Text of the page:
Why established digital banks are the best choice for startups in 2024

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Why established digital banks are the best choice for startups in 2024


This content is contributed or sourced from third parties but has been subject to Finextra editorial review.

In the ever-evolving landscape of finance, startups face unique challenges that demand innovative solutions. Choosing the right financial partner can be a make-or-break decision for these companies, especially in an era of technological acceleration, which is why digital banks have risen as a compelling alternative to traditional institutions and their fintech counterparts. Established digital banks provide startups the best of both worlds, blending the reliability of traditional banking with cutting-edge technology. Here are four key ways that digital banks outclass traditional institutions in serving startup and SMB clients. 

Serving as a trusted resource

Many startups believe that convenience is the primary benefit of a digital bank. While digitising services and enhancing access to financial information is certainly an advantage, digital banks excel because they offer invaluable industry expertise and a human touch that few banking clients can expect at a traditional institution.

Digital banks are often created to serve a specific industry or niche so they have built-in knowledge of the industry that they are serving with valuable professional networks and resources at their disposal. For tech companies, that knowledge is amplified because digital banks inherently understand technology. After all, digital banks are tech companies themselves, so they have a deep understanding of startup culture, how the innovation economy works, and the unique challenges startups face, which traditional banks often lack.

When banking professionals understand the industry, current trends, projections and the business’ end goal, they become a true financial partner. Digital banks excel at fulfilling this role and evolving the banking experience from a transactional relationship to a long-term partnership as a collaborator invested in the success and growth of their clients.

Pursuing fintech partnerships

Digital banks are leaders in collaborating and partnering with financial technology companies to enhance products and services. According to research from Ernst & Young, fintech partnerships are critically important to driving growth and innovation and staying relevant in an increasingly digital marketplace, but only 32% of banks are currently pursuing fintech partnerships. Of those that do, 40% of partnerships fail to operationalise.

However, digital banks are driving the adoption of fintech partnerships in areas like fraud prevention, mobile banking access and risk management. They are leveraging the capabilities of fintechs to automate services like bookkeeping and enhancing banking-as-a-service (BaaS) and mobile banking functions. These partnerships increase the bank’s ability to support startup clients with a variety of powerful digital tools and products.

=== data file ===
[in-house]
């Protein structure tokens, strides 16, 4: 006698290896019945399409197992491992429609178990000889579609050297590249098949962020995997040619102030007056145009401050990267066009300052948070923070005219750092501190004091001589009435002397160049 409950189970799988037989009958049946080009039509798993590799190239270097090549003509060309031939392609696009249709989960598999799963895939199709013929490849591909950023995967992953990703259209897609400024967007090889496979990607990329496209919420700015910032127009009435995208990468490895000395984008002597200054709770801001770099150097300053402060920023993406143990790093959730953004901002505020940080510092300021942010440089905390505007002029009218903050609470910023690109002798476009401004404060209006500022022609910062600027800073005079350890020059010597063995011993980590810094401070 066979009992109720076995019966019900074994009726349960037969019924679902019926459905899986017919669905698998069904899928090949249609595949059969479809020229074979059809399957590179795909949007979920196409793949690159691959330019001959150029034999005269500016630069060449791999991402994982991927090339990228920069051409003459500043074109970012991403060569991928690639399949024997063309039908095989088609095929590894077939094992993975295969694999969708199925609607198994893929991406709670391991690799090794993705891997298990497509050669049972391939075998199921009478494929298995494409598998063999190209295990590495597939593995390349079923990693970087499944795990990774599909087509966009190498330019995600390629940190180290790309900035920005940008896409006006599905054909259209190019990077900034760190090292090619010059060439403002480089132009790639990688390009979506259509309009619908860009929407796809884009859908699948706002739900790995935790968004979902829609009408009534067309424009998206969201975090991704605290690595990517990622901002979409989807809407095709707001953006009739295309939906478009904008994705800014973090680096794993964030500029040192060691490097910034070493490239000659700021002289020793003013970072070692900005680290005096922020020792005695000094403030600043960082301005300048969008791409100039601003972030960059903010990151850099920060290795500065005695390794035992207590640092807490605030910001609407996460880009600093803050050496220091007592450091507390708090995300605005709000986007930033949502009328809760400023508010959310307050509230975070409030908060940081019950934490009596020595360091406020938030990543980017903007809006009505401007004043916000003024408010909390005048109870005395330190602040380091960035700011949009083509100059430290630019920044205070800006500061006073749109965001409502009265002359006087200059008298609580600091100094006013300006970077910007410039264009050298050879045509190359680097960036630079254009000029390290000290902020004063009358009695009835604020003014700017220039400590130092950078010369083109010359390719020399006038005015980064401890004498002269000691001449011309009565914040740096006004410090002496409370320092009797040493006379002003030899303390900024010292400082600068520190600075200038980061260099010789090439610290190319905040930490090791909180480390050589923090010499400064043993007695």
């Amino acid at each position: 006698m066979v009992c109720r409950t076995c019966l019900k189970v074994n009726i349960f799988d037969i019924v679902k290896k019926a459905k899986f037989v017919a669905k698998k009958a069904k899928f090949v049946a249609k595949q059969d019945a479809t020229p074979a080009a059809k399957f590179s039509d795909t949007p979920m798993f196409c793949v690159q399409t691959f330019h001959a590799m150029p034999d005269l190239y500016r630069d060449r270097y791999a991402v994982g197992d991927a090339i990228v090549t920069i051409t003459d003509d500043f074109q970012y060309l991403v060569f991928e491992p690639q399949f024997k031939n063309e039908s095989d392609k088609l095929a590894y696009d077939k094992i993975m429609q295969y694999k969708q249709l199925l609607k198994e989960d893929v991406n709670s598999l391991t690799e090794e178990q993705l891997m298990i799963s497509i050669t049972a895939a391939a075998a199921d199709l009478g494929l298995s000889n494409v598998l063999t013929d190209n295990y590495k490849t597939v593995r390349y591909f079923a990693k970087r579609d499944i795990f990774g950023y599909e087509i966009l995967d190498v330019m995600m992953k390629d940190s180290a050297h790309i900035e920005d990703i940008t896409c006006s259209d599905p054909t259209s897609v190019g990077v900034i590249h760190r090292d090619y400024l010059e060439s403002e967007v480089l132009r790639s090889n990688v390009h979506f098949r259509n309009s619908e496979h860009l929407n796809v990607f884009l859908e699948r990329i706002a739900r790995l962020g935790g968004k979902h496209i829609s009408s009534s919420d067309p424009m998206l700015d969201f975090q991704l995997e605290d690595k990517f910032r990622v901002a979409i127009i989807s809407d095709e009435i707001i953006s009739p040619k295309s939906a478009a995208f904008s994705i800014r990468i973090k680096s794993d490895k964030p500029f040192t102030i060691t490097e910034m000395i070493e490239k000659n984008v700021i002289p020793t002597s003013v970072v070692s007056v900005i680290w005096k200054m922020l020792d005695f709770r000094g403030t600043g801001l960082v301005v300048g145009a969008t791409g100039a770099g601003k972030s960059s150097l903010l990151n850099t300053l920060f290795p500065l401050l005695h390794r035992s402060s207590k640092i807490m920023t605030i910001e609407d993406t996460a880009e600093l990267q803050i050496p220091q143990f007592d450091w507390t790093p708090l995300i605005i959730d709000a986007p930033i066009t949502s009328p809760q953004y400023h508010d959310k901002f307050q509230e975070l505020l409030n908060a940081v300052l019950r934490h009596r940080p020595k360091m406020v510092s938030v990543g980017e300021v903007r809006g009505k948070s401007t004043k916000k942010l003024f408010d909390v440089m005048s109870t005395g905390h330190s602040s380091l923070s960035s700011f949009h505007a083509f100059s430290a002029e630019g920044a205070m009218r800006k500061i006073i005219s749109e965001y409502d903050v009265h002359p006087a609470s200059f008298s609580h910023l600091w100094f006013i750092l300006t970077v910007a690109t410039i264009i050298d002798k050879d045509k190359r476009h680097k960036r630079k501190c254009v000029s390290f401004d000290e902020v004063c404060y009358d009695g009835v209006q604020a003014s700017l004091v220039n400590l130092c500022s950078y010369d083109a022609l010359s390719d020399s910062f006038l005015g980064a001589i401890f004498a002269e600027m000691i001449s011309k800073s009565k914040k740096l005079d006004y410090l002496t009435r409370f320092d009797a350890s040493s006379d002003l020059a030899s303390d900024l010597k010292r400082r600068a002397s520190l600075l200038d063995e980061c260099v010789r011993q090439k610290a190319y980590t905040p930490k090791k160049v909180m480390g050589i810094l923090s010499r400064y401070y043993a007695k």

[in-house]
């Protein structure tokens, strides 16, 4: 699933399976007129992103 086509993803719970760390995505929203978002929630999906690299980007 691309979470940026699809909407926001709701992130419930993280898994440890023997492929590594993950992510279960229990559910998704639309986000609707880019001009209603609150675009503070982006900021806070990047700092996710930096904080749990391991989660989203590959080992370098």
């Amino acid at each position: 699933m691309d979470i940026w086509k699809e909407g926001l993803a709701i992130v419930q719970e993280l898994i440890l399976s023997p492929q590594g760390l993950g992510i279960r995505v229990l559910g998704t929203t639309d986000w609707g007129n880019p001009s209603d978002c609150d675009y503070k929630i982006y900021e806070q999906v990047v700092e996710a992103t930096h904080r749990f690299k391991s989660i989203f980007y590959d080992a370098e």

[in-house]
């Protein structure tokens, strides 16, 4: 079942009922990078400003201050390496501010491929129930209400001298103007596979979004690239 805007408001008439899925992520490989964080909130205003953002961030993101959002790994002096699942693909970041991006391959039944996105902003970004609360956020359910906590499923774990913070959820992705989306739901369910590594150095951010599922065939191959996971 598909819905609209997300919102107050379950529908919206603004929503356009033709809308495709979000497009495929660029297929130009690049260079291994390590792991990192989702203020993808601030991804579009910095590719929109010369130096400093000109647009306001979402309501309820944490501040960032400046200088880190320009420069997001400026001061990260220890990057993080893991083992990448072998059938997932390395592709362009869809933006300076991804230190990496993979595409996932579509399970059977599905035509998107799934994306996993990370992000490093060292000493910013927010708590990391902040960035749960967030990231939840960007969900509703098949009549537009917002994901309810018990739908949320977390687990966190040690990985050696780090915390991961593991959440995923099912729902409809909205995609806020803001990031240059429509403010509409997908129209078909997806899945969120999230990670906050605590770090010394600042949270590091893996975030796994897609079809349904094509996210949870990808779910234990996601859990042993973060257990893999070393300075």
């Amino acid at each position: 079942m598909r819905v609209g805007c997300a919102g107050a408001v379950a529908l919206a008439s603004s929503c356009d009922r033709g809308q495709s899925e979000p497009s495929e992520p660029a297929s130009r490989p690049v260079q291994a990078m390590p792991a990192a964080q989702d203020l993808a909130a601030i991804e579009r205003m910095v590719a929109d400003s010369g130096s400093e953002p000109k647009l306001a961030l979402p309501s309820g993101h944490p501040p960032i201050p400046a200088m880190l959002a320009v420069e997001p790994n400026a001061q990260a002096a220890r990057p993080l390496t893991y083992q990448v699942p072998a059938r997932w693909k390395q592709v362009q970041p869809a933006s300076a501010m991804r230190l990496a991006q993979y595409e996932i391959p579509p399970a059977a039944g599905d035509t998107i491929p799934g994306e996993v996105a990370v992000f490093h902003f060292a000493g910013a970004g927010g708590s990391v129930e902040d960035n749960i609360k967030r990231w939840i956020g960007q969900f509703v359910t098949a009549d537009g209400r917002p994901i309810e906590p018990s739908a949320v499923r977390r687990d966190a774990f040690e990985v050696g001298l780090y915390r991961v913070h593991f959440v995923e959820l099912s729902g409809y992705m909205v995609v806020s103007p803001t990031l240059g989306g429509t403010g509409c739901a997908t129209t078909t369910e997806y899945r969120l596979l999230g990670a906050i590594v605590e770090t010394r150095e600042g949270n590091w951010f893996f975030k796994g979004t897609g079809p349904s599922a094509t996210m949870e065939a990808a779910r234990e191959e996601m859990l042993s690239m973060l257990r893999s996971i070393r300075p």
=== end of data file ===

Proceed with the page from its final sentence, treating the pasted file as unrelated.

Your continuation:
Investing in tech versatility

Traditional banks typically operate on a one-size-fits-all model, with an inflexible suite of products and services meant to serve a wide variety of companies across all industries and sizes. Digital banks have disrupted this model by offering innovative technology, niche industry expertise, and personalised experiences. The digital banking model is made possible through leading edge technologies that provide clients with a seamless account opening process and access to all of their information, tools and resources in a single dashboard. BaaS is also central to technological versatility, as it allows banks to create an embedded experience with their own banking products, as well as with fintech partners. This means that all products, even those available through third-party partnerships, are easily accessible at the touch of a button.

Hyper-personalised solutions

Tech tools aren’t only for clients. Digital banks are also leveraging cutting edge technology and data collection to deliver hyper-personalised banking experiences. Transactional data, for example, can give banks deep insight into client behaviours, pain points and needs, and then offer services and products to meet those needs, creating a holistic and seamless experience. In addition, automation and machine learning capabilities are becoming a differentiator in the banking sector by helping banks understand client activity and track emerging trends and risks that might impact financial strategy.

These technologies are helping banks connect with prospective clients and form deeper relationships with existing clients. Clients also benefit by getting a personalised experience designed to meet their individualised needs. Hyper-personalisation is quickly becoming a cornerstone of the banking industry, and will be a competitive advantage for both banks and the startup clients they serve.

As the financial landscape continues to evolve, established digital banks stand as resilient pillars of support for startup clients seeking a reliable banking partner long term. These institutions not only meet but exceed the expectations of businesses by offering a seamless, secure and innovative banking experience with an unwavering commitment to the satisfaction of the clients they serve. 



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This content is contributed or sourced from third parties but has been subject to Finextra editorial review.